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Nutrients. 2012 Mar;4(3):167-80. doi: 10.3390/nu4030167. Epub 2012 Mar 6.

Binge eating and weight-related quality of life in obese adolescents.

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  • 1Section on Growth and Obesity, Program in Developmental Endocrinology and Genetics, Eunice Kennedy Shriver National Institute of Child Health and Human Development-NICHD, National Institutes of Health-NIH, DHHS, Bethesda, MD 20892, USA.


Limited data exist regarding the association between binge eating and quality of life (QOL) in obese adolescent girls and boys. We, therefore, studied binge eating and QOL in 158 obese (BMI ≥ 95th percentile) adolescents (14.5 ± 1.4 years, 68.0% female, 59% African-American) prior to weight-loss treatment. Youth completed an interview to assess binge eating and a questionnaire measure of QOL. Controlling for body composition, binge eating youth (n = 35), overall, reported poorer QOL in domains of health, mobility, and self-esteem compared to those without binge eating (ps < 0.05). Also, girls, overall, reported poorer QOL than boys in activities of daily-living, mobility, self-esteem, and social/interpersonal functioning (ps < 0.05). Girls with binge eating reported the greatest impairments in activities of daily living, mobility, self-esteem, social/interpersonal functioning, and work/school QOL (ps < 0.05). Among treatment-seeking obese adolescents, binge eating appears to be a marker of QOL impairment, especially among girls. Prospective and treatment designs are needed to explore the directional relationship between binge eating and QOL and their impact on weight outcomes.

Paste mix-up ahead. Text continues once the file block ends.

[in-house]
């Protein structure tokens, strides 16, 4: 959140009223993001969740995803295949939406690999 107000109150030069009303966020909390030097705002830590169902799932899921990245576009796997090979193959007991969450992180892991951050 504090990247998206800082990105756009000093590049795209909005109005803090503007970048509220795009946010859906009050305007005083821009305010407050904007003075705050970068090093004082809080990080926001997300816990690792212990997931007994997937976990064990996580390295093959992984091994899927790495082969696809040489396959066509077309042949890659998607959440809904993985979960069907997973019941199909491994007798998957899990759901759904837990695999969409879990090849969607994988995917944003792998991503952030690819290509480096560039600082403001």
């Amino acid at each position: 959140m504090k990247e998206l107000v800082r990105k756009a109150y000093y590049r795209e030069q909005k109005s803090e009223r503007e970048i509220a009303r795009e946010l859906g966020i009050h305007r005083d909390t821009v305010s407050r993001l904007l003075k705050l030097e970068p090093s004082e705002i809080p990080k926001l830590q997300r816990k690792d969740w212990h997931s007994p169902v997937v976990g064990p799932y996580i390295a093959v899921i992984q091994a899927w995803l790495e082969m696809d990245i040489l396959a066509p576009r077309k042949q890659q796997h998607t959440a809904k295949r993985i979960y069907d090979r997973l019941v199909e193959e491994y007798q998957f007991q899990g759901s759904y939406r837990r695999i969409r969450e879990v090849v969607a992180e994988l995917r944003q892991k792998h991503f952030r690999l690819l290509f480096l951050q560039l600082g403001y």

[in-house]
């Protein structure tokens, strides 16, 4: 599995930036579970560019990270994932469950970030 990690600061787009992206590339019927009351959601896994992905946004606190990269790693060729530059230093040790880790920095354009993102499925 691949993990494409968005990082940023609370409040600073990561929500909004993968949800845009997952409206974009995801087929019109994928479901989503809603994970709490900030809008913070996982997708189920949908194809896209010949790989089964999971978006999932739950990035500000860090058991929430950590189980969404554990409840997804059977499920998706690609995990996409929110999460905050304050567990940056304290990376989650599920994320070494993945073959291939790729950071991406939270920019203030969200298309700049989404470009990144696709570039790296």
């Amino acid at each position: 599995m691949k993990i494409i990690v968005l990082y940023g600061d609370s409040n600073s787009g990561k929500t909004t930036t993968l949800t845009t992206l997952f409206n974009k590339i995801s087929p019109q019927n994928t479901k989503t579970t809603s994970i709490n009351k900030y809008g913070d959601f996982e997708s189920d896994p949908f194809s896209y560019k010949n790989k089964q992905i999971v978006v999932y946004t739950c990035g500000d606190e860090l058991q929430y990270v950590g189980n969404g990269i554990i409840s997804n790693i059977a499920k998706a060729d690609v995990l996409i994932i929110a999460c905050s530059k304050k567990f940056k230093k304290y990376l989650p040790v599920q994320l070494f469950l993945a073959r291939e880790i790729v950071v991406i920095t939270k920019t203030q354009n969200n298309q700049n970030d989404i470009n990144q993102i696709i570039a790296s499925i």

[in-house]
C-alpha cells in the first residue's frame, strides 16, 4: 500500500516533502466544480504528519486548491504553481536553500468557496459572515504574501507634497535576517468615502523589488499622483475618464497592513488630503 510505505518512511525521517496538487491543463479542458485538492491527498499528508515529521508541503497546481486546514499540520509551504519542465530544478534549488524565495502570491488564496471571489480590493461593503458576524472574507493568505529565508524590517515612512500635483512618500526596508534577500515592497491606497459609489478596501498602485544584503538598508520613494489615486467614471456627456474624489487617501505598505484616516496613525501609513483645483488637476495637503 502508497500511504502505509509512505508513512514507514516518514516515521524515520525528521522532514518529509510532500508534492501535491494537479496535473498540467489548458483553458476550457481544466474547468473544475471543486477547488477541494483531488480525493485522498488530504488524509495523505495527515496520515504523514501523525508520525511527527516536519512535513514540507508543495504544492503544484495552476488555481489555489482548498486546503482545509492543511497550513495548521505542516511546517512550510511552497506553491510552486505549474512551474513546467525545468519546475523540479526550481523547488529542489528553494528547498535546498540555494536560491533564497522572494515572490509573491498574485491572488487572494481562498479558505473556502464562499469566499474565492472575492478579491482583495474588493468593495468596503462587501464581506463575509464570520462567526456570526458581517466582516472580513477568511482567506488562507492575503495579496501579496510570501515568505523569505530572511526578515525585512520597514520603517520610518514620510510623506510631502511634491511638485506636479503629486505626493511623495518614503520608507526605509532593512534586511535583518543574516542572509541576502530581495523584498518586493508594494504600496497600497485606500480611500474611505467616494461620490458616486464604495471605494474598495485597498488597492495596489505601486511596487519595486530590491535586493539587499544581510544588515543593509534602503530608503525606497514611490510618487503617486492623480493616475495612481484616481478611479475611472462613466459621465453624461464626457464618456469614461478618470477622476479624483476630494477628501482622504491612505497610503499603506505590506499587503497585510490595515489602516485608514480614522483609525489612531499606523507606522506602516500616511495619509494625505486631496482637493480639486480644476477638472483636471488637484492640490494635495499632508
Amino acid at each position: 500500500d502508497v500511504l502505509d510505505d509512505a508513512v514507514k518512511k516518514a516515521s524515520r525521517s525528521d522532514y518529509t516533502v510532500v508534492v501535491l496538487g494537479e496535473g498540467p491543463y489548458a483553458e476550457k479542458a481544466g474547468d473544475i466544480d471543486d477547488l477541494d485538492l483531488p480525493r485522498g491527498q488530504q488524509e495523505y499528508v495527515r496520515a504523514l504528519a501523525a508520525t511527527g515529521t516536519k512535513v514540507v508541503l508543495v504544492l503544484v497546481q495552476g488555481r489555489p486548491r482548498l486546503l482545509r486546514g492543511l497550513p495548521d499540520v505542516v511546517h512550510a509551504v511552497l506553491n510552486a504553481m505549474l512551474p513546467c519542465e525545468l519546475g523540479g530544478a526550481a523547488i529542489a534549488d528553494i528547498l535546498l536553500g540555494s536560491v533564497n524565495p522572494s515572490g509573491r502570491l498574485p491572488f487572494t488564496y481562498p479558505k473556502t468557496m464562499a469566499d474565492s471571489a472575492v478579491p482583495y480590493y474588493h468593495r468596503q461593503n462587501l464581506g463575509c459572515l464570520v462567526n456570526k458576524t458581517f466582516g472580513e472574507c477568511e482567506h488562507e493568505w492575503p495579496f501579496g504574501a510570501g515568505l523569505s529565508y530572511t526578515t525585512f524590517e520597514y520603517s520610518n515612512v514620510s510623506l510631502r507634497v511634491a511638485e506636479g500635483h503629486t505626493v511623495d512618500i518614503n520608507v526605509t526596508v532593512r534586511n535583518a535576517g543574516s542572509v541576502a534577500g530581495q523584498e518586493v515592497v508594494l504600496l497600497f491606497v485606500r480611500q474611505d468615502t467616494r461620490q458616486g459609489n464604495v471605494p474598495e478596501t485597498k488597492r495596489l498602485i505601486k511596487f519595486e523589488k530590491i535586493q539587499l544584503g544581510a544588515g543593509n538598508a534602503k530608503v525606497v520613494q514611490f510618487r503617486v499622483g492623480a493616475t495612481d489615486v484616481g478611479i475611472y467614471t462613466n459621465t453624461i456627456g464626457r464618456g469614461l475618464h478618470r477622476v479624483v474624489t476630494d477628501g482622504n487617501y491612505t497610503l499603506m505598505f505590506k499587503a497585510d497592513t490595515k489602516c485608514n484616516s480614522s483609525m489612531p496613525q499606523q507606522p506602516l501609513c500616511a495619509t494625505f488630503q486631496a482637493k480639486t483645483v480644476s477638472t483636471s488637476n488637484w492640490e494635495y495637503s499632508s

adolescent; binge eating; obesity; weight-related quality of life (WR-QOL)

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